Sustainable and zero energy building design, ecological footprinting, resilience and the built environment, prefabrication, history of toys related to architecture.
MA, Dip. Arch, PhD
My current research interest include:
- ecological footprinting
- sustainable building design
- zero energy housing design
- history of prefabrication.
Current research projects
My current research is focussed on the new Foundation for Research, Science and Technology (FRST) project to deliver ecological footprinting and systems approaches to sustainable development of communities. The project will focus on the determination and subsequent understanding of the ecological footprints of existing New Zealand lifestyles and the communities that support those lifestyles. Using local data from two local authorities, a small semi-rural one in the South Island and a larger suburban one in the North Island, combined with national statistical data, the research will determine the balance between the roles of human behaviour and the physical environment in determining overall footprint, and hence overall environmental impact.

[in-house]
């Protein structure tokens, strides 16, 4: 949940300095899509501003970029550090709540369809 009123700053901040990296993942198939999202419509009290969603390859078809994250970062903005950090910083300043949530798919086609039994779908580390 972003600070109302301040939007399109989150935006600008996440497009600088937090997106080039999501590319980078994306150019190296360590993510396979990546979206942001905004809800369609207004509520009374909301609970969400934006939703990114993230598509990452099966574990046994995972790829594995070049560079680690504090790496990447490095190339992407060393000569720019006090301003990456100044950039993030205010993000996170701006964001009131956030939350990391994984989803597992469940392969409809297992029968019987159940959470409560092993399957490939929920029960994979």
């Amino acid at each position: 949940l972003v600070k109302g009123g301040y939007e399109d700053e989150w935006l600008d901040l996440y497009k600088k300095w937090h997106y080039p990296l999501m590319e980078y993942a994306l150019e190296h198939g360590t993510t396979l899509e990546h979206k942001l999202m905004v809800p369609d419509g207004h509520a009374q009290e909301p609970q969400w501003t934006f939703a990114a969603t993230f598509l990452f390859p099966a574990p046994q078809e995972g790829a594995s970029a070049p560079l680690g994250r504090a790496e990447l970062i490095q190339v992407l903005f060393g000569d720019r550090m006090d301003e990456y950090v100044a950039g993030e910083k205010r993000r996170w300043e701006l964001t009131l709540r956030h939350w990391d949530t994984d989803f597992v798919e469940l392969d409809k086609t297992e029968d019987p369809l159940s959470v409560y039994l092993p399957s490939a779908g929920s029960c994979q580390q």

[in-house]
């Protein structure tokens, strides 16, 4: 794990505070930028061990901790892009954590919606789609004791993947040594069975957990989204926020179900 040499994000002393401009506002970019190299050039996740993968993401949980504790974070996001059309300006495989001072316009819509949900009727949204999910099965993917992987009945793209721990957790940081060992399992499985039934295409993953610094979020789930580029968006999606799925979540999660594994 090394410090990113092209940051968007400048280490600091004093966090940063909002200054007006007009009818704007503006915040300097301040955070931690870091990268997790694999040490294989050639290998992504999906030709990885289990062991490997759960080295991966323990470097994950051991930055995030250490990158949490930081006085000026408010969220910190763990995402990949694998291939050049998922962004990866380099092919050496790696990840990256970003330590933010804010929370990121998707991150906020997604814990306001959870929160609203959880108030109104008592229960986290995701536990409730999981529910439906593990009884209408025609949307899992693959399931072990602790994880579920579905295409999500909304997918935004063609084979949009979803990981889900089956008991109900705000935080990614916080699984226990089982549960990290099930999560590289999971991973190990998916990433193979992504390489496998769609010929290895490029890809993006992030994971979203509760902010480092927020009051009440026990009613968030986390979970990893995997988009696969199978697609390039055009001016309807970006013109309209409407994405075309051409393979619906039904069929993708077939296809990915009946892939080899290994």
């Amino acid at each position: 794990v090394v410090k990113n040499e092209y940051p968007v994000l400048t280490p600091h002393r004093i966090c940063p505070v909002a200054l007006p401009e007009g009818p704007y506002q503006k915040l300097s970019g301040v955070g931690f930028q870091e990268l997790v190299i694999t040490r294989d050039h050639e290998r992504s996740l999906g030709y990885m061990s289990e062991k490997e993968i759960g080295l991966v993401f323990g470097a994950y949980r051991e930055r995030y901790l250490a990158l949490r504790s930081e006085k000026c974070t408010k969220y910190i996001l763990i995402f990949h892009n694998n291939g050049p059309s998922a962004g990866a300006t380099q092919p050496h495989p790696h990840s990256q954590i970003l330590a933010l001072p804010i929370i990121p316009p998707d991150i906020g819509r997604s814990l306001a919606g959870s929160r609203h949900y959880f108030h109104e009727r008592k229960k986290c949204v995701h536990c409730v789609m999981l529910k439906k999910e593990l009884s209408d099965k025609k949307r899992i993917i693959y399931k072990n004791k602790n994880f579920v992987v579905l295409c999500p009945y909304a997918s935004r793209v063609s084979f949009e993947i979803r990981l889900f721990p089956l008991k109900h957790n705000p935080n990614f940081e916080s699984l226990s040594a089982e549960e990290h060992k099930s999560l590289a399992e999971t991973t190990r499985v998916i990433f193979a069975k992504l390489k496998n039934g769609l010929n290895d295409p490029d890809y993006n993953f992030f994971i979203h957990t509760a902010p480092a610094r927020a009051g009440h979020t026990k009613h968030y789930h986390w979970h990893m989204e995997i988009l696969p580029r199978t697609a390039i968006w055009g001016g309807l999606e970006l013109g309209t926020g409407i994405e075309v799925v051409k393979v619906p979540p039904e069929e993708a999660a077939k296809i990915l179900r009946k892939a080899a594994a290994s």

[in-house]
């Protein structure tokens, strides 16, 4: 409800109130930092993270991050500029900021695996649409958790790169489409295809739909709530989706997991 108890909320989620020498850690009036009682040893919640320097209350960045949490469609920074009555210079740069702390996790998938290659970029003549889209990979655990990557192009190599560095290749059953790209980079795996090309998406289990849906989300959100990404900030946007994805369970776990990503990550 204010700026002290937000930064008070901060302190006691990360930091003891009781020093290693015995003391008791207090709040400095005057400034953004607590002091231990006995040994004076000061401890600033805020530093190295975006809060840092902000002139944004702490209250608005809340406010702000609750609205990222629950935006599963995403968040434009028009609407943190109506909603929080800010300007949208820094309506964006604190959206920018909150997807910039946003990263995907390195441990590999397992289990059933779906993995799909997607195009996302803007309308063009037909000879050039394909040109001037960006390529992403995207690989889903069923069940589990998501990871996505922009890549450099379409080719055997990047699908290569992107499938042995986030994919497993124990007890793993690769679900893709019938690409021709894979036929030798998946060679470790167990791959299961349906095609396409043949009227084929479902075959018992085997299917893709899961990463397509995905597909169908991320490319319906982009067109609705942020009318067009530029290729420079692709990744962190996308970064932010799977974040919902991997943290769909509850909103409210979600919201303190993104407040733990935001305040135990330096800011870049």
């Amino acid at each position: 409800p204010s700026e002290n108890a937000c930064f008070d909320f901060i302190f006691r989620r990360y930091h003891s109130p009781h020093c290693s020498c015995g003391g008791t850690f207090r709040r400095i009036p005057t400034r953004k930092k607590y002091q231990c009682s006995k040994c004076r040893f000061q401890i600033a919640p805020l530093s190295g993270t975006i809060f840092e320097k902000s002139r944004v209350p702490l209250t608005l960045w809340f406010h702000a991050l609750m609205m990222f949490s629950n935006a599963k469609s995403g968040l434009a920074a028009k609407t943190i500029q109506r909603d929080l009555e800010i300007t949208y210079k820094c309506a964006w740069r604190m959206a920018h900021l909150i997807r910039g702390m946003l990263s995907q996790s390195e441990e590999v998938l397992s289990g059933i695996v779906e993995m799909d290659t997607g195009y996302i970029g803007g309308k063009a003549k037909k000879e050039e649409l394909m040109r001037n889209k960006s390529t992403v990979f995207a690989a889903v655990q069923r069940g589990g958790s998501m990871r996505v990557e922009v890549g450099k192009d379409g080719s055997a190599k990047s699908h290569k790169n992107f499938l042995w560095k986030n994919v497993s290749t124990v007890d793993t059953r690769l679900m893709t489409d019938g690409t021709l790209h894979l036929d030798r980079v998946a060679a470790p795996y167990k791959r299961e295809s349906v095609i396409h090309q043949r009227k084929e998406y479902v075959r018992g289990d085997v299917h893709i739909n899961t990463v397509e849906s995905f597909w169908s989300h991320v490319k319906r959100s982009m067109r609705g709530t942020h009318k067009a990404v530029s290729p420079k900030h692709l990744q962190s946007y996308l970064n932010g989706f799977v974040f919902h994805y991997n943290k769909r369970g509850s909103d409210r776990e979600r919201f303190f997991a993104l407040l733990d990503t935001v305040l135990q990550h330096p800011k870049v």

A second part of the research will be to study the idea of a “sufficiency economy”, as developed by the government of Thailand, and establish what a sufficiency economy might mean in the context of a New Zealand community and its footprint. As part of this, the research will use historical analysis to study New Zealand communities in the past, to see at what stage their footprint went past the fair share of resources that a sufficiency economy would represent. The aim will be to show what a community in sustainable balance with its environment would be like in both physical and social terms.
Research partnerships/collaborative work
I am currently working with the University of Auckland Department of Chemical and Materials Engineering in a project exploring the phase change materials and their application to buildings and Otago Polytechnic is part of the FRST project.
Vale, R., & Vale, B. (2009). Time to eat the dog: the real guide to sustainable living. (pp. 384). Thames and Hudson. London, United Kingdom.
Vale, B A., & Vale, R J D. (2010). Is the High-Density City the Only Option?. Designing High-Density Cities. Ins by Ng, E. (Eds). (pp. 21-26). London, Earthscan.
Vale, R J D., & Vale, B A. (2009). Footprinting Urban Form and Behaviour in New Zealand, Architectural Science Review, 52, 4. (pp. 254-260). 1758-9622.
Chansomsak, S., & Vale, B. (2008, March). 'The Buddhist approach to education: an alternative approach for sustainable education'. Asia Pacific Journal of Education, Vol 28, 1. (pp. 35-50). DOI: 10.1080/02188790701850063.
Vale, B., & Vale, R J D. (2008). Sustainability: an individual or collective endeavour?. International Journal of Innovation and Sustainable Development, 3, 3/4. (pp. 185-200).